The helicopter that crashed during the raid on Osama bin Laden's compound earlier this week was a stealth design that the US government had kept secret, according to aviation experts. The military is still keeping mum and the SEALs---keeping with protocol---burned the aircraft after it went down. But information gleaned from photos of the surviving tailboom (the part that holds the rear rotor) and clues from other stealth aircraft suggest the helicopter was an H-60 Blackhawk, heavily modified to escape radar detection and fly more quietly---explaining why Pakistani air forces didn't detect the helicopters. How the Heck: To the experts' eyes, several unusual features marked the helicopter as a never-before-discussed stealth model.
What's the News:
Rotor: The rotor had five or six blades---rather than the usual four---that were topped with a shield-like cover, which would keep down turbulence, making the helicopter more efficient, and reduce noise.
Skin: Most helicopters are liberally studded with rivets, but this one's skin was unusually smooth and nearly rivet-free, a sign that this was a departure from the normal design.
Paint Job: Coating the copter might have been an infrared suppression finish, which would camouflage the aircraft's infrared signature and has been used on F-22's and other stealth planes.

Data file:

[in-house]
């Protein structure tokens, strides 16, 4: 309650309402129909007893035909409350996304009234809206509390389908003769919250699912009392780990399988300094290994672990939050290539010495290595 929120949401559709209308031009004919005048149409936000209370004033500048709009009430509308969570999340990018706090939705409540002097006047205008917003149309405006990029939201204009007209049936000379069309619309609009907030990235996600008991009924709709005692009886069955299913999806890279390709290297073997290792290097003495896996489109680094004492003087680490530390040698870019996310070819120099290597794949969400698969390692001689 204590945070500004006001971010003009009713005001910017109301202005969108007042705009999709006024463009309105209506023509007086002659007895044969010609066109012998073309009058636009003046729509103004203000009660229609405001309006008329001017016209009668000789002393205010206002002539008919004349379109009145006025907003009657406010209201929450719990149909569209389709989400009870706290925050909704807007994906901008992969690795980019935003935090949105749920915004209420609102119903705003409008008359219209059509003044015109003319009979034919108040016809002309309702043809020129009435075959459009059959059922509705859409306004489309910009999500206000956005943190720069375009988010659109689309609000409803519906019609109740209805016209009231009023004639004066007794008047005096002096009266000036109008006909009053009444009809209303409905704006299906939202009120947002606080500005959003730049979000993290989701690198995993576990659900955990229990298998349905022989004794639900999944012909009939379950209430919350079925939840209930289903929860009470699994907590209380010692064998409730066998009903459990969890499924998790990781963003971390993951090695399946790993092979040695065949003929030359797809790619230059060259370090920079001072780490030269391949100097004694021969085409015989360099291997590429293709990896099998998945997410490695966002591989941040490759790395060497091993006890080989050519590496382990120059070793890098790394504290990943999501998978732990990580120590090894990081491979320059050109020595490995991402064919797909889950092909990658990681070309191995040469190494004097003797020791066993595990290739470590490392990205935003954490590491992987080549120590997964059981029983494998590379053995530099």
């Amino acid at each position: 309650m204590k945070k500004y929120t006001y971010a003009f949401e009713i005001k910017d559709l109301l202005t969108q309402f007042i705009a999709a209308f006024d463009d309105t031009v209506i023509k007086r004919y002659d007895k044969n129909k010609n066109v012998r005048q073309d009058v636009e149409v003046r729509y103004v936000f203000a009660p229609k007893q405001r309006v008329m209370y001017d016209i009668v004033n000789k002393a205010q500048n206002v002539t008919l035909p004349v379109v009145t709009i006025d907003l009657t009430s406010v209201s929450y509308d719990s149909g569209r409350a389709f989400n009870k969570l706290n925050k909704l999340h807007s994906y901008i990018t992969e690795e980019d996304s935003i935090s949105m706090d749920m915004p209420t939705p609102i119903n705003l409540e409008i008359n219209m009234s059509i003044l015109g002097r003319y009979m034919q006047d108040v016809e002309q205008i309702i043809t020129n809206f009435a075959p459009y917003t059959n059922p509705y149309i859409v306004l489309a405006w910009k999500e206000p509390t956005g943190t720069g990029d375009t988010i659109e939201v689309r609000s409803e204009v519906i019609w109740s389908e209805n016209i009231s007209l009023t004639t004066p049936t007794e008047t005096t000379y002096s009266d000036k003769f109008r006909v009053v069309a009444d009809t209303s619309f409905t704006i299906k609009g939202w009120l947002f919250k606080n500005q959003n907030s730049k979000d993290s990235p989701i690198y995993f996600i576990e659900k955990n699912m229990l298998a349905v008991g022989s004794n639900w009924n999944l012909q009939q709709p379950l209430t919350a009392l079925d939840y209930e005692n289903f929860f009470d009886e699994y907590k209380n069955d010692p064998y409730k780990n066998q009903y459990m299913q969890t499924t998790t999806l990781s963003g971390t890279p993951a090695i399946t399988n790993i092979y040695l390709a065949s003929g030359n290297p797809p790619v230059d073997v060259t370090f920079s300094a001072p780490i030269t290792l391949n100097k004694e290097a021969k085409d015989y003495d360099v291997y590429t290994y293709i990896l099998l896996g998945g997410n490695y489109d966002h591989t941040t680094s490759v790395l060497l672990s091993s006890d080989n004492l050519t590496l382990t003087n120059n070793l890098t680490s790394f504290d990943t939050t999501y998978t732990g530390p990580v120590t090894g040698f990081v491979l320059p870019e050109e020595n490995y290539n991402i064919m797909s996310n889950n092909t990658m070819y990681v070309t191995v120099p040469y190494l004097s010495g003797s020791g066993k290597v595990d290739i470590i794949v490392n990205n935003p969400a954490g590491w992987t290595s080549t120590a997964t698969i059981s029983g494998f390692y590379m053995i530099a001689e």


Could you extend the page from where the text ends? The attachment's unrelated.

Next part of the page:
What's the Context:
No one knows exactly how these helicopters came to be, since the government hasn't released any info, but some of the stealth features may have come from the RAH-66 Comanche, a stealth helicopter program that didn't make it past the prototype stage before it was canceled in 2004, or from another stealth-chopper development program called MH-X.
Since most of the plane was burned, it's impossible to tell from the photos just what the whole thing looked like. Making their best guess, a journalist/ex-pilot, teamed with a graphic artist, did a mock-up, above, comparing the regular Blackhawk to a likely stealth design.
Image: David Cenciotti and Ugo Crisponi